201008ind Courthouse

Mariann Almonte, executive director of the Courthouse Center for the Arts, talks about the venue's heating system, which is in need of replacement. She hopes that recent fundraising efforts will allow her to make necessary improvements to the former courthouse, which was built in 1893.

WEST KINGSTON, R.I. — Donors and their life-saving money have delivered a unique form of deserved justice for survival of the Courthouse Center for the Arts.

Just about a month ago, Executive Director Mariann Almonte worried that a lack of cash flow would symbolically become judge, jury and hangman for this local arts center. She would need to close the doors unless $5,000 came to the rescue.

However, in the last month more than $57,000 in donations have come in to restore full programming and even make needed repairs to the building, said an ecstatic Almonte this week.

“It’s been a wonderful support of love of people who have stepped forward to help us get back on our feet,” she said.

The center offers various concerts — often tribute bands to popular artists — theater and art instruction free for young people in inclusive classes and summer camps. It also offers work readiness programs and internships for young adults to learn skills that will prepare them for the future.

But coronavirus restrictions and limitations brought an end to these programs on March 15. Almonte is now attempting to start up some programming with the tribute bands, but state rules and her own precaution are severely limiting crowds —and income — for the center.

While she could have nearly 200 people in the building, “that is way too much for our room to feel safe,” she said. The old courthouse has a former courtroom serving as a stadium-style stage.

So, the abrupt halt to programs brought a show-stopper to the important revenue stream for paying expenses, upkeep and repairs. Almonte described the monthly losses as more than $20,000 when events ended.

The center was teetering on insolvency.

“It’s been tough, really tough. We’ve just recently re-opened and we cannot bring in all the people we once did that underwrite what we do,” she said in late August soon after it reopened, as some fears for gathering indoors subsided enough that a minimal audience might attend shows.

“Every other row is marked off,” she explained about the COVID-19 re-design for the inside. Dancing, which was once allowed, is confined to far fewer couples, and they need to stay only where an “x” is marked on the floor so that they are staggered.

As news spread of her plight, contributions began to arrive in small and medium-sized amounts. One donor made a “significantly large” contribution, but with the understanding that the source and amount be anonymous, she said.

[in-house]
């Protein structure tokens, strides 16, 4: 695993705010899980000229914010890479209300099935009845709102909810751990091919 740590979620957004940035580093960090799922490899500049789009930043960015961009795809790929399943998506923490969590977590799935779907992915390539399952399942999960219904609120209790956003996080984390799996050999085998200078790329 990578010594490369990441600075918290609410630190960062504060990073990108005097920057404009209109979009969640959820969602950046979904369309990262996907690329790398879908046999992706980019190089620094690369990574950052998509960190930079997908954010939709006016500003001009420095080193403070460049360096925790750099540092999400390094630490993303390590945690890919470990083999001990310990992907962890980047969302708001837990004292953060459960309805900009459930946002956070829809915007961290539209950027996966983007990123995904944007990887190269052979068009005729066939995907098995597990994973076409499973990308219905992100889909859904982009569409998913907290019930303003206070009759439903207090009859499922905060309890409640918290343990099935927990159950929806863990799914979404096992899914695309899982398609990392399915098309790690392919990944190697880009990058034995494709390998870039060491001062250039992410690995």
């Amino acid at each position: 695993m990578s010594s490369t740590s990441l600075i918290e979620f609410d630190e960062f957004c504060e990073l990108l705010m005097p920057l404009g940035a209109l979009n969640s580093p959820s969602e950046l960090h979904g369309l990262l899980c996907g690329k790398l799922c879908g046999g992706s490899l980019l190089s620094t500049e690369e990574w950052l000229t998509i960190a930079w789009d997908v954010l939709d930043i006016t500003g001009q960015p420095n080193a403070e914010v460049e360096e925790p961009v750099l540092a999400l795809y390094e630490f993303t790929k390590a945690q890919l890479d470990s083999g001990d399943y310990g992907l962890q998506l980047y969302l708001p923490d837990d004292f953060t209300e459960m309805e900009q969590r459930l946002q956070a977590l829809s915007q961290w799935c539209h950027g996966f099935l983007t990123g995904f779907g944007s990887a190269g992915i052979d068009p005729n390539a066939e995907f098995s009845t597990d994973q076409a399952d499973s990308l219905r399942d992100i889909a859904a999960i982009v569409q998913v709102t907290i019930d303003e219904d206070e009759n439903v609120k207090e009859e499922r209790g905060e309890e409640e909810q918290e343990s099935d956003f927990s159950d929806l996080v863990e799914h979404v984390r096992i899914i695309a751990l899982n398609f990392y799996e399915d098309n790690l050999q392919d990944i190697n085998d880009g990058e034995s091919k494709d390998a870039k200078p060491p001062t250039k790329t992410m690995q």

“All of that has now enabled us to really ramp up and get going,” Almonte said. The donations will be used to make some needed building repairs such as fixing or redesigning a heating system for the building.

Keeping the Courthouse Center for the Arts well-maintained and a vibrant part of the community is important, said donors, including Richard and Carol Jurczak as well as Roland Fiore, president of South County Sand and Gravel.

“From my perspective, the director’s dedication and vision for the Center for the Arts have the potential to play an important role in preserving the community’s past, while meeting the needs of the current residents and benefactors,” Fiore said.

“I do enjoy the entertainment component of the center. A key element of its mission is working with youth. Mariann has incorporated this as a priority for the center. I consider the organization to be an important part of Washington County,” he said.

For others, the atmosphere is an environment worth preserving and saving.

“We support the Courthouse because we like it there,” said Richard Jurczak.

He said, “We like the venue, the music, the people, the historic building and appreciate what they are doing for the community. We go as often as we can and have been so doing for the last few years.”

However, other donations, such as one from a local bank, have dried up and there’s also an online ticketing operation’s increased service fees, Almonte said, noting that the struggle with funding is not new.

Even performers at the center, such as New Shoreham Police Chief Vincent T. Carlone, who has played with his own band there, said that fundraising is a necessity and some have accepted cuts in their regular fees when performing.

Old buildings pose various recurring problems that need to be fixed, Carlone said last month, and that poses challenges to the courthouse supporters to find innovative ways for continuous fundraising.

Almonte said this week that some of that innovation includes having a Facebook social media drive for ongoing donations as well as virtual online concerts that ask for suggested donations.

“I’m indebted to my community. I don’t know what I would have done if these donations didn’t happen. I don’t think we would have made it,” she said.

Bill Seymour is a freelance writer covering news and personality feature stories in Narragansett, North Kingstown and South Kingstown. He can be reached at independent.southcountylife@gmail.com.

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